And whatsoever master, owner or overseer shall permit or suffer his or their Negro or other slave or slaves, at any time hereafter, to beat drums, blow horns, or use any other loud instruments […], shall forfeit ten pounds, current money, for every such offence […]”
South Carolina Slave Code Article 36 (1740)
Taking as its starting point the phenomena of percussive “rudiments”, and in particular a drum pattern known as the “Boogaloo”, in this exhibition Jamire Williams and Jamal Cyrus artistically mine the most generative phases of Black musical evolution. Born out of the convergences between Africa and the Americas, the Boogaloo is a diasporic rhythm, speaking to multiple origins, and ways of being. Pulling from their respective disciplines of the Visual Arts and Sound, Cyrus and Williams delve into the graphic, sculptural, and sonic possibilities inherent within the tradition of Black music, mixing aspects of the past, present, and future into their recombinant formulas.
Artists and Writer Bios
Jamal Cyrus is engrossed with the power and efficacy of images, the range of communicative and emotional registers found in material, the present and absent mimetic qualities of place, the divine properties of sound, the wondrous outcomes of selfless collaboration, the resonant and echoing qualities of words that eschew confinement to one meaning, the performative energy embedded in process, non-cochlear sound, the energetic recording capabilities of line, accumulative surfaces that tell time, and the healing properties within all of these.
Jamire Williams is a world renown musician and visual artist who has grown to sincerely feel that his purpose is to meld these mediums together in an organic, seamless fashion. A graduate of Houston’s acclaimed High School for the Performing & Visual Arts, Williams received his BFA from The New School in New York City in 2006. Since then he has grown into one of the leading voices of his generation performing and collaborating with such artist as Herbie Hancock, Solange, Madlib, Christian Scott and Chassol. He has also begun to journey into more conceptual spaces with abstract painting and curated installations. In 2012, he received the Harlem Stage Fund For New Work grant and was also an integral contributor to Jason Moran’s BLEED exhibition at the year’s Whitney Biennial. Williams released a solo concept record entitled ///// EFFECTUAL in 2016 where he explores the dimensions of the drum set in acoustic and electronic capacities accompanied by his personal paintings. “Jamire Williams shows himself to be an inspired crafter of sound, capable of building entire worlds from just his drum hits.” – Pitchfork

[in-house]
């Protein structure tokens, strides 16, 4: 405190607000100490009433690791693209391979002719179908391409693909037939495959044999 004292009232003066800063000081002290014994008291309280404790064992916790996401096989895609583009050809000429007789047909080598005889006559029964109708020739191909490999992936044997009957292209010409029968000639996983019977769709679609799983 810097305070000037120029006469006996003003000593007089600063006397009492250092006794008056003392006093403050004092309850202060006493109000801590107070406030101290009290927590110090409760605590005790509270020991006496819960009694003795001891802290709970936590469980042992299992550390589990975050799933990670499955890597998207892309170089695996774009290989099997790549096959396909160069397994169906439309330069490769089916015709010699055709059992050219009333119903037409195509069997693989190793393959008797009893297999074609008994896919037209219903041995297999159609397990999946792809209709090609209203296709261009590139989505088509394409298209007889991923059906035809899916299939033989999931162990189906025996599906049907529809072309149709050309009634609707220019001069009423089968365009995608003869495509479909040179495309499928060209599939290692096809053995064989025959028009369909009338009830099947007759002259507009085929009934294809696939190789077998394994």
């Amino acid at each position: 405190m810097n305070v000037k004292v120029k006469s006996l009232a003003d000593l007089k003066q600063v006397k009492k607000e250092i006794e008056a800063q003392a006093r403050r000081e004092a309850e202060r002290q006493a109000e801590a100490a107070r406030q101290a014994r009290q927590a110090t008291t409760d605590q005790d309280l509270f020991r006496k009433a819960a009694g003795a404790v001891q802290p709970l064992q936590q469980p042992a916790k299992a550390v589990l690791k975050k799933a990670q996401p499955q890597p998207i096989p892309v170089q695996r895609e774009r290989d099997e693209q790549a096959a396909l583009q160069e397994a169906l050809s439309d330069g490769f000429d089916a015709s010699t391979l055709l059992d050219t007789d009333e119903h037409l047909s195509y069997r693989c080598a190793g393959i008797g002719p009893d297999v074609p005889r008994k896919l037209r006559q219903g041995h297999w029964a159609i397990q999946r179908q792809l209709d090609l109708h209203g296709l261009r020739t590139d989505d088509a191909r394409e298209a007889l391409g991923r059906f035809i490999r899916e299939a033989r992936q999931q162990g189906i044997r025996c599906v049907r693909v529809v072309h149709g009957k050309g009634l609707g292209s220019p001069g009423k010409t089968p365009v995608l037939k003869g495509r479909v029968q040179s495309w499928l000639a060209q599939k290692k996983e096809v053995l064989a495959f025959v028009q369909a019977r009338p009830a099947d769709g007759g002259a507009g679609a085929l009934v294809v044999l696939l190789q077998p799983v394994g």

His goal is to push the envelope within these creative disciplines by performing in unconventional spaces and creating 2D and 3D still life works that join sound and structure to space and place.”
Charisse Pearlina Weston is a conceptual artist and writer who interrogates language, representation, and history through the deconstruction and reconfiguration of text, photography, and archives of black experience. Her work been presented nationally in venues including Project Row Houses. She has participated in residencies at Alabama Song Houston, Atlantic Center for the Arts, and Vermont Studio Center. She has received awards from the Santo Foundation, the Sally Hands Foundation, the Dallas Museum of Art’s Arch and Anne Giles Kimbrough Fund and was a 2016 Southern Constellations Fellow at the Elsewhere Museum in North Carolina. Her writing has been published in Art and Culture Texas, Pomona Valley Review, Not that But this, and she is the author of The Red Book of Houston: A Compendium for the New Black Metropolis (2015, self-published), A Vessel. A Case. A Fruit, for Touching (2016, self-published chapbook), and co-author of Fantasy Objects: an artist book of text and images (2014, onestar press).